He is now planning a brilliant political career. He gives the current Prime Minister and himself most credit for dealing with the corruption, which is the reason ‘Croatia was given a start date for EU negotiations’. He will activate his HDZ (Croatian Democratic Union) membership and in the forthcoming elections represent the right wing of the party that had been in power for 17 years in the democratic Croatia. The story of Milan Levar and myself would be unpleasant reminders of the past in the light of his future plans, which is why he is offering a ‘truce’. He has informed me through his messengers that he has nothing against me, but he was upset by my claim that he had killed Milan Levar. He is generously prepared to meet me for coffee and withdraw all official charges. To his messenger, a former high police official suspected of committing a war crime after operation ‘Storm’ (also M.M.), I replied sharply that he was not authorized for any kind of negotiations and that I am not trading in truth.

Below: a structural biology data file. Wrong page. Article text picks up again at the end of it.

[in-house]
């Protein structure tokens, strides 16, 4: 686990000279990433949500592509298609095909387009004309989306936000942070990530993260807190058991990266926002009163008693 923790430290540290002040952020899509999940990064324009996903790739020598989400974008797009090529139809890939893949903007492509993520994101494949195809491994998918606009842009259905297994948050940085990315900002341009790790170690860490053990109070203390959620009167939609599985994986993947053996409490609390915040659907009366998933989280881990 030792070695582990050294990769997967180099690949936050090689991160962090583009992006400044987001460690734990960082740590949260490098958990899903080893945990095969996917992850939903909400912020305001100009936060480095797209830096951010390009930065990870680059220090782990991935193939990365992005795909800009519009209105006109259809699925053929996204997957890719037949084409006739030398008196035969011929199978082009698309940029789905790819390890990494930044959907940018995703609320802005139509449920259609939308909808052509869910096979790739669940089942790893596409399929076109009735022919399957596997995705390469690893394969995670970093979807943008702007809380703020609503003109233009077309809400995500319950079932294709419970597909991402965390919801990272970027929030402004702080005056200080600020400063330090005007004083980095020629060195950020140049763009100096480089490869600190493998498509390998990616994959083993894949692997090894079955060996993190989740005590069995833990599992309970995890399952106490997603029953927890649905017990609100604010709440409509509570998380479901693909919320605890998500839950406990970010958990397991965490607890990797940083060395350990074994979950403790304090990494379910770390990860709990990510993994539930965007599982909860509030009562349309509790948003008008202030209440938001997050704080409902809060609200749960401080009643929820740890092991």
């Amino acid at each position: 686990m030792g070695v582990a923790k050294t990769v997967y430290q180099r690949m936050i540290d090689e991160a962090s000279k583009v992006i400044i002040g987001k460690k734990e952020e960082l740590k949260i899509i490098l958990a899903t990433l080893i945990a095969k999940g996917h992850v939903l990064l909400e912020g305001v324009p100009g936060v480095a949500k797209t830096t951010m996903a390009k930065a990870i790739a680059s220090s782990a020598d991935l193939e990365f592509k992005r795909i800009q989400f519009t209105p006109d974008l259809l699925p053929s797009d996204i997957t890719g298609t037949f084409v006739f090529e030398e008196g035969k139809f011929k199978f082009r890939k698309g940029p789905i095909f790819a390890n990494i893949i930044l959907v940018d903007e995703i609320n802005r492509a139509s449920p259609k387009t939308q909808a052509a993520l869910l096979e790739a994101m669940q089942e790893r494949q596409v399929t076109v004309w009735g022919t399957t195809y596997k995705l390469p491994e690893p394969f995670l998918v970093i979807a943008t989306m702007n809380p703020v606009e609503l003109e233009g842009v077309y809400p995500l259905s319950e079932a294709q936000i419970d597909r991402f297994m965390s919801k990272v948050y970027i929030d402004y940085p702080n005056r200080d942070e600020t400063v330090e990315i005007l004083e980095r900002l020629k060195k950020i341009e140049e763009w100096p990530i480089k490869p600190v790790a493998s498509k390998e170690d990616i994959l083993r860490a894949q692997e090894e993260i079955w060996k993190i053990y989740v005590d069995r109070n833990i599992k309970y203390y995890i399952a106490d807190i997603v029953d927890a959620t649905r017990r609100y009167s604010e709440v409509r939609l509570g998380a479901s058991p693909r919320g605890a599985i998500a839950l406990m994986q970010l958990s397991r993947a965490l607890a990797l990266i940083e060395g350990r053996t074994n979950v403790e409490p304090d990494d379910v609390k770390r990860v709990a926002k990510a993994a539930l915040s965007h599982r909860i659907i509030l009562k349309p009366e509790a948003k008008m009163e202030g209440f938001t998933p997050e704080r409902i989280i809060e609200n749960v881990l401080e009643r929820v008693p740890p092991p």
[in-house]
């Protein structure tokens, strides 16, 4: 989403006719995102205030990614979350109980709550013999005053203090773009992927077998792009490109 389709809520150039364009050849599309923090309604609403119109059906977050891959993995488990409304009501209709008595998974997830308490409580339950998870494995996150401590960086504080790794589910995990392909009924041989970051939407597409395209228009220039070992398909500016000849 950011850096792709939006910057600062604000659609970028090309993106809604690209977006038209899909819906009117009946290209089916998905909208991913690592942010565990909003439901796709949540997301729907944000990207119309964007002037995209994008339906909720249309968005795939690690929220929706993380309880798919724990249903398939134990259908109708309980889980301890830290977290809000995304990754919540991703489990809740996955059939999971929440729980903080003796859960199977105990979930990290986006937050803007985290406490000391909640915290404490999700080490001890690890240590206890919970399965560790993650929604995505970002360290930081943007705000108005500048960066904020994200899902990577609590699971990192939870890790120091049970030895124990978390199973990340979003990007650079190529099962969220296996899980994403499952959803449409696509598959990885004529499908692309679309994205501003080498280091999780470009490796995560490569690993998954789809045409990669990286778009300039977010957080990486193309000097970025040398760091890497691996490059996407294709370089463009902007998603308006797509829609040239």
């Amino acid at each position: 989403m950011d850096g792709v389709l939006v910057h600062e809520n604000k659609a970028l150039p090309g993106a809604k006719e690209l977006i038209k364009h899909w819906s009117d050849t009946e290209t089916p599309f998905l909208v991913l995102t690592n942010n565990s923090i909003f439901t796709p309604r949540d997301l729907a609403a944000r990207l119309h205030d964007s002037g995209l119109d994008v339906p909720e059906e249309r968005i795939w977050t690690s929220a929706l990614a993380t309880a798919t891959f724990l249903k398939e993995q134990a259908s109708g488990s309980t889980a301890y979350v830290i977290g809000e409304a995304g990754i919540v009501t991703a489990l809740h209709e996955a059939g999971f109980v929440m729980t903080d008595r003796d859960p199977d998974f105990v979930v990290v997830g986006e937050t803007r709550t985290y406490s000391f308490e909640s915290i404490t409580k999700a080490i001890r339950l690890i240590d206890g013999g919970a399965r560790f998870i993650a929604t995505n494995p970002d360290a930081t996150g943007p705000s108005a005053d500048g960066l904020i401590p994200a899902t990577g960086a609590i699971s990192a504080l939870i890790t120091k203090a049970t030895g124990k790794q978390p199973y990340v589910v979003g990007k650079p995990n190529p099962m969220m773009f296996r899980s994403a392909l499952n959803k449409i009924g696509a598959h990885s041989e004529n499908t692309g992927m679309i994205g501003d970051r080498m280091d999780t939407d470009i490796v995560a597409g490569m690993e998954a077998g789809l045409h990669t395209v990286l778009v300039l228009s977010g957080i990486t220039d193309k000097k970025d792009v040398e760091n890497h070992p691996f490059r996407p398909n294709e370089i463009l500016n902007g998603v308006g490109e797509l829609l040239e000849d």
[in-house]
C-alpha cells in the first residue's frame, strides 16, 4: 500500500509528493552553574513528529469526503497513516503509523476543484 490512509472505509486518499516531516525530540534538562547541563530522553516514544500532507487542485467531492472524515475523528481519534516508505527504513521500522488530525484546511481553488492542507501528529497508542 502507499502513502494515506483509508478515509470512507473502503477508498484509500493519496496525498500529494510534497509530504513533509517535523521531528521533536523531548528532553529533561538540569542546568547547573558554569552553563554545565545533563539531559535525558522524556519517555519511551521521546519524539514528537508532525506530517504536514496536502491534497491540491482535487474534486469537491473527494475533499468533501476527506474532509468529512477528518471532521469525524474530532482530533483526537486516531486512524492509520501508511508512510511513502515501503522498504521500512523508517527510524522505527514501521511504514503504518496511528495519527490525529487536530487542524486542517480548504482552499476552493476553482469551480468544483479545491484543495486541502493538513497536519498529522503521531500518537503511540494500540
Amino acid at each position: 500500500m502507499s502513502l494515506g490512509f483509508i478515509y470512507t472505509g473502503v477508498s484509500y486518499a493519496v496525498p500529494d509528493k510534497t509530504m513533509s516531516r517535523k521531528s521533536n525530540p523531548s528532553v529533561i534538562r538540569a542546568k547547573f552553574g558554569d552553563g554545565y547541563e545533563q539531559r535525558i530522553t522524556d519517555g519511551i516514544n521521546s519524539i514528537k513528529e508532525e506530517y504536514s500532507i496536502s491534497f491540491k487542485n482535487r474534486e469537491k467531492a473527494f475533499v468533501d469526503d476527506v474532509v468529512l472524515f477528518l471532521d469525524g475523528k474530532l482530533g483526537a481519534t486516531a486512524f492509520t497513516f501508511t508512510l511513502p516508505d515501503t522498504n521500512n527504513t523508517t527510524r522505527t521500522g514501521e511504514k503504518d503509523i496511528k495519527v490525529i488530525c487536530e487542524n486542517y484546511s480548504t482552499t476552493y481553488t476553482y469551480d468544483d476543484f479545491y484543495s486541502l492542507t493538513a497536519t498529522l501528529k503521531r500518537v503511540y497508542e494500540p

Karamarko’s failed attempt at ‘making a truce’ coincides with the fact (confirmed to me by two witnesses) that the file on Milan Levar’s murder has been in the hands of the State Attorney Mladen Bajić since the end of last year. The case has been transferred from Gospić to Zagreb. The witnesses who have spoken to Bajić about this say that he claims the Levar case is now his priority, that he has already questioned the retired Croatian Army officer M.M., the person I suspect had informed Levar’s killers about his whereabouts, and that he would also summon me for an official interrogation at the State Attorney’s Office. This information reached me six months ago, but the summons has not arrived yet. However, I don’t think this has been easy for Tomislav Karamarko. M.M., now questioned by the State Attorney, formerly boasted that he was not going to give a statement to the police about Levar because he had the protection of Tomislav Karamarko. M.M. is the link between Levar’s murder and the current Minister of the Interior, who is not concealing his huge political ambitions.